Xerox has been working on printed electronics for around a decade and a half at its PARC research facility, and has worked with Thinfilm since 2011 as its partner for the commercial development of printed logic products, making sure that Thinfilm’s memory and PARC’s transistors work well together. Xerox’s licensing of Thinfilm’s technology is a new step in the relationship – Sutija said he expects Xerox’s Rochester, New York facility to pump out a billion of the tags each year.

Thinfilm picked up $23 million in funding last October, and also recently partnered up with the U.K.’s Evrythng on identity management for the internet of things.

This article was updated at 6.40am PT to clarify the nature of Thinfilm and Xerox’s collaboration over the last several years.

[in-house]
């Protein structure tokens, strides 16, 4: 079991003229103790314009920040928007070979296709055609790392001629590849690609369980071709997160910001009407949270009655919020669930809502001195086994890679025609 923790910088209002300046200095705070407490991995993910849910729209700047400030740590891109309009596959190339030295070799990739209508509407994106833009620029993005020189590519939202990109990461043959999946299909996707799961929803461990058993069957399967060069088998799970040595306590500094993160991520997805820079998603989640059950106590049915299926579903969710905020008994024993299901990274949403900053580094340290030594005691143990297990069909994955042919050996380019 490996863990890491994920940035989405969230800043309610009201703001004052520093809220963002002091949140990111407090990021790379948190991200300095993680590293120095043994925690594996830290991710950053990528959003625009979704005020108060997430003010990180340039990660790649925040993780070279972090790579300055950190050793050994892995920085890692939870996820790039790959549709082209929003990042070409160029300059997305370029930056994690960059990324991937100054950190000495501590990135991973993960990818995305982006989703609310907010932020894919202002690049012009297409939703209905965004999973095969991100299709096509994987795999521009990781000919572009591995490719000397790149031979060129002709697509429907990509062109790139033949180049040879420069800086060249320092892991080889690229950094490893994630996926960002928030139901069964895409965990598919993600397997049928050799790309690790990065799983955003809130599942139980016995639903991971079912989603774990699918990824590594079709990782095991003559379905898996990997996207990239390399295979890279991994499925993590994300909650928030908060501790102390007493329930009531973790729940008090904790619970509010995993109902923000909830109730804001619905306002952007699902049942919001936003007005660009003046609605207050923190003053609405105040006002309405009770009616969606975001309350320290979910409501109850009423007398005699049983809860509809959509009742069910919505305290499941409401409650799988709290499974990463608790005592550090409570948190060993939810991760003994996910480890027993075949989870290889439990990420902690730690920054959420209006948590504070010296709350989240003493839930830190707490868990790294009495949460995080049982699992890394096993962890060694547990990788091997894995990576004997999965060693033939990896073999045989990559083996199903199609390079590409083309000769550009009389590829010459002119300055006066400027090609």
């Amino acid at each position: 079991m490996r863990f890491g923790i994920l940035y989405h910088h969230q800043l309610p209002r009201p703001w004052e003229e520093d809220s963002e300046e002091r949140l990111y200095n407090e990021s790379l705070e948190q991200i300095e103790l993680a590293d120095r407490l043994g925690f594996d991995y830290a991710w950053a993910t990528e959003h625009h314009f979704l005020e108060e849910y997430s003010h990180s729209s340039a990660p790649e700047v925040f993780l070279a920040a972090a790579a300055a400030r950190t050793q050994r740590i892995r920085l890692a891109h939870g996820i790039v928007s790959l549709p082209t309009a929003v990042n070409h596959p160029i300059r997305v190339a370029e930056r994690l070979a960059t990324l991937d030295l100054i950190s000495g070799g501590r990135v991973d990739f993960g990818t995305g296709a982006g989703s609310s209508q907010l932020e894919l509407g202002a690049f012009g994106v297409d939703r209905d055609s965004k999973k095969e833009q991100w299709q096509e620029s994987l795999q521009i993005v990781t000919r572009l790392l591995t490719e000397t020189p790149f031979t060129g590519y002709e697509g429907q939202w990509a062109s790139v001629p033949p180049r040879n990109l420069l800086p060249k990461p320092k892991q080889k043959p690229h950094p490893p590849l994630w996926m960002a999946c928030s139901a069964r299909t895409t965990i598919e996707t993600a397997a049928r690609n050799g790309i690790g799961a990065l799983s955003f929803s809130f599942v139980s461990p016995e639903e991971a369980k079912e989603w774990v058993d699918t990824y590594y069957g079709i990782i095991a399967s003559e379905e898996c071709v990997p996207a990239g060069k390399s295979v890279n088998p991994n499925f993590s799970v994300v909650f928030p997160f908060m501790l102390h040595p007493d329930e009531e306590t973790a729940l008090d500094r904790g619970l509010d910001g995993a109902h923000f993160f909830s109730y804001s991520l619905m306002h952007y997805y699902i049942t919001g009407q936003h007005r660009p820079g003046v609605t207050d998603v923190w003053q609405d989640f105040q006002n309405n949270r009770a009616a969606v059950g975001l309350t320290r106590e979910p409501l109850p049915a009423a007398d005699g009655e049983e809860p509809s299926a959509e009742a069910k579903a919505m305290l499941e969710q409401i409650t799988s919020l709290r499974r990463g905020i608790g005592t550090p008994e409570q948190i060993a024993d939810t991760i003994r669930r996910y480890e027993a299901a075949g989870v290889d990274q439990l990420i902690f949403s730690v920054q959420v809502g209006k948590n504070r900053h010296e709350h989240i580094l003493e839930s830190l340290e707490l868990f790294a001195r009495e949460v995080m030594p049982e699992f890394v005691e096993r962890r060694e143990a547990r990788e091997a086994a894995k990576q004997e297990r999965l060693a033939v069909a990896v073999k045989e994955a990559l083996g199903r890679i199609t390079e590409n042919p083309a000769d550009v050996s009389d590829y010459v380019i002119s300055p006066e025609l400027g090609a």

Norway’s Thin Film gets $23M to fund printed electronics roadmap

The Norwegian printed electronics firm Thin Film – which we recently covered for its smart label partnership with Cisco-backed Evrythng – has taken a healthy $23 million in investment from local conglomerate Ferd. Thin Film CEO Davor Sutija said in a statement that the investment, for a 7.3 percent stake, “fully funds” the firm’s current product roadmap. Printed electronics are generally pretty cheap to implement, and Thin Film (an entry on our Mobile 15 list a couple years back) wants to add electronic functionality to items such as perishable food packaging, disposable goods, single-use medical products and so on.

The Internet of things is coming to a grocery store near you

Thin Film Electronics, a company that makes printed circuits that can be built into packaging materials and Bemis, a manufacturer of both consumer products and wholesale packaging have signed an agreement that will add circuits to your cereal box. Or maybe sensors to your salad bags.